KING: And as Sanjay notes, there on this anniversary, there's still hard feelings across the region. We will turn now to the lingering criticisms of the federal response.

(BEGIN VIDEOTAPE)

KING: And joining us now, the man who was at the helm of FEMA after Katrina, and who later took the heat, and the fall, Michael Brown.

Mike Brown, thanks very much for joining us from New York.

MICHAEL BROWN, FORMER FEMA DIRECTOR: My pleasure, John.

KING: I want to begin with something you said this morning that I found quite interesting. On the "Today" show on NBC this morning, you said this: "You want to protect the president, because you're a political appointee, so you're torn between wanting to tell the absolute truth, and following those stupid talking points. To this day, that is my biggest regret."

Mike Brown, tell us on this day as the country reflects on Katrina, what is the truth about the president and his role in all of this that we don't know, that you have been reluctant to tell?

BROWN: Well, I think the administration, John, is now reaping what it sowed for the past three-and-a-half, four years with the Department of Homeland Security. All the public has to do is go back and look at the memos that I wrote in 2003 and again in 2005 warning that this was going to happen.

You know, it is crippled, it has suffered from the money that's been taken by Homeland Security, by the fact that, you know, Secretary Chertoff and Secretary Ridge just flatly refused to do catastrophic disaster planning. And we are now reaping the problems of that.

KING: Have they learned the lesson from that? Is there more money going into the planning now? Or do you think they are just papering this over?

BROWN: Well, that's -- I think that's going to be the role of you and me and everyone in the media and the American public, to watch and really hold their feet to the fire, that it's not just, again, talking points, that Secretary Chertoff doesn't come on and just talk about, you know, we are doing all of these things, which I hope he's doing. But we've have got to hold their feet to the fire and make sure they really do implement those reforms.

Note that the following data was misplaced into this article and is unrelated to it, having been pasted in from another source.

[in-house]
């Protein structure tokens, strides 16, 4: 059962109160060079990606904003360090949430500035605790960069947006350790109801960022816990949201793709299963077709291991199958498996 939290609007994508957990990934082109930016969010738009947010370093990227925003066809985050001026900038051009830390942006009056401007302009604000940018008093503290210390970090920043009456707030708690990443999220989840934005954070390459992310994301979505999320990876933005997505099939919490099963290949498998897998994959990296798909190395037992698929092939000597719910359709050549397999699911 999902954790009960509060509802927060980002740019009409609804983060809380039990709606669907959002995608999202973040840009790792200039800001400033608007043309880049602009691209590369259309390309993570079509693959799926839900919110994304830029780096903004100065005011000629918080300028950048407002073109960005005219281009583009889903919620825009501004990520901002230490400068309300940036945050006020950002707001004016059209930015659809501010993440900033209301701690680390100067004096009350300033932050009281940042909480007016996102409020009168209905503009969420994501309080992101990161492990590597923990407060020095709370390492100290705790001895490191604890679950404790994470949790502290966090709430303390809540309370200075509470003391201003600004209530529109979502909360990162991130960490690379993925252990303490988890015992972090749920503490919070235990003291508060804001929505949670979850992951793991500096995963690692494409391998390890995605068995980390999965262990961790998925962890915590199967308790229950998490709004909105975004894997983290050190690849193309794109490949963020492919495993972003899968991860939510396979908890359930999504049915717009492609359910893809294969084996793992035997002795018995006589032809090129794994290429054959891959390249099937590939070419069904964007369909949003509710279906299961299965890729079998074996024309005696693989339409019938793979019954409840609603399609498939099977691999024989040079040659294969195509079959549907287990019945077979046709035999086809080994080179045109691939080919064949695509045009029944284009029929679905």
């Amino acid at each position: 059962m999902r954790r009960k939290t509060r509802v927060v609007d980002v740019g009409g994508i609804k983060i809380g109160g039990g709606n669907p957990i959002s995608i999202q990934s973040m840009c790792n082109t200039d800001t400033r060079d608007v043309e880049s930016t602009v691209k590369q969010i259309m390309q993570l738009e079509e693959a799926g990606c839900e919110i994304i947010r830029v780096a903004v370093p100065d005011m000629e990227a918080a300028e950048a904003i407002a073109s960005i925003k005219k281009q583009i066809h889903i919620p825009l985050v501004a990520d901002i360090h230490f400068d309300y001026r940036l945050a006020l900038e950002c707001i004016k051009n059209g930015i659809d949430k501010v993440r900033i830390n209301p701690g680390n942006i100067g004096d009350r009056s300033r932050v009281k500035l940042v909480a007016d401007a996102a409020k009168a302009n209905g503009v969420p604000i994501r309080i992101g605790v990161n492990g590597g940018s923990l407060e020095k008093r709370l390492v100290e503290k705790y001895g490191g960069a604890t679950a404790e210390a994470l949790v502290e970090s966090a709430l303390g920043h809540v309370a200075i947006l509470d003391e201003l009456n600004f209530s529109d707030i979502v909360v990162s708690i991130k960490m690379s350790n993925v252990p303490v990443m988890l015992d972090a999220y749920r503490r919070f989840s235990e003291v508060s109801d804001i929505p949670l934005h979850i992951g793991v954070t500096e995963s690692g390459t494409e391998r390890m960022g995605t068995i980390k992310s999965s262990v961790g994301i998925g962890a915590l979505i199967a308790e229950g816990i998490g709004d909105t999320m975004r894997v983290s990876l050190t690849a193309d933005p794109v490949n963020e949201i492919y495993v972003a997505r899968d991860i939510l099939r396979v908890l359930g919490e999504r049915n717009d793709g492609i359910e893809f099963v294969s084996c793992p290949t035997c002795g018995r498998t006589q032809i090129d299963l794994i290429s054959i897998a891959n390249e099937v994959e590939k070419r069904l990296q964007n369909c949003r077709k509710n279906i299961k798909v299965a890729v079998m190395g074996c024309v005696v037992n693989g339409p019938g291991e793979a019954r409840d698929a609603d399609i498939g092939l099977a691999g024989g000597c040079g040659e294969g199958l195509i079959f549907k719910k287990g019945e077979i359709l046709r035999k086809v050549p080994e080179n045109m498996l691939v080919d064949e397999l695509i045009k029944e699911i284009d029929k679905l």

KING: Many people watching this are probably asking the question, why should I listen to this guy? This is the guy who was running FEMA when this all happened.

Now, I know you think there is plenty of blame to go around. But Congress did look into it. And we had a conversation yesterday with Senator Susan Collins. She's the chairwoman of a Senate committee that looked into all this. And she says at the top of the blame list, in her view, is a guy named Michael Brown.

I want you to listen to Senator Collins.

(BEGIN VIDEO CLIP)

SEN. SUSAN COLLINS (R), MAINE: Well, I was very disappointed in the federal response. It was hesitant and halting, when it should have been crisp and competent. I think the person who was the biggest failure in this was Michael Brown, the director of FEMA, who failed to take control and deliver essential services.

(END VIDEO CLIP)

KING: Is she right, Mike Brown?

BROWN: Isn't that amazing, that the senator who oversees FEMA, the one that I went to for two years, and said, Senator, these -- this is not working; we need these things; isn't that amazing, that she now tries to deflect that blame back to the one guy who was saying, all along, we need to fix these things?

It's the same old Washington politics. And I would say to Senator Collins, come on, Senator. Get real about this.

KING: Well, let me ask you this, and play devil's advocate. She's not here.

She's from the state of Maine. It's not going to get hit by a hurricane any time soon, or certainly not by a high-force hurricane. She is also someone who has sparred with this president and administration from time to time.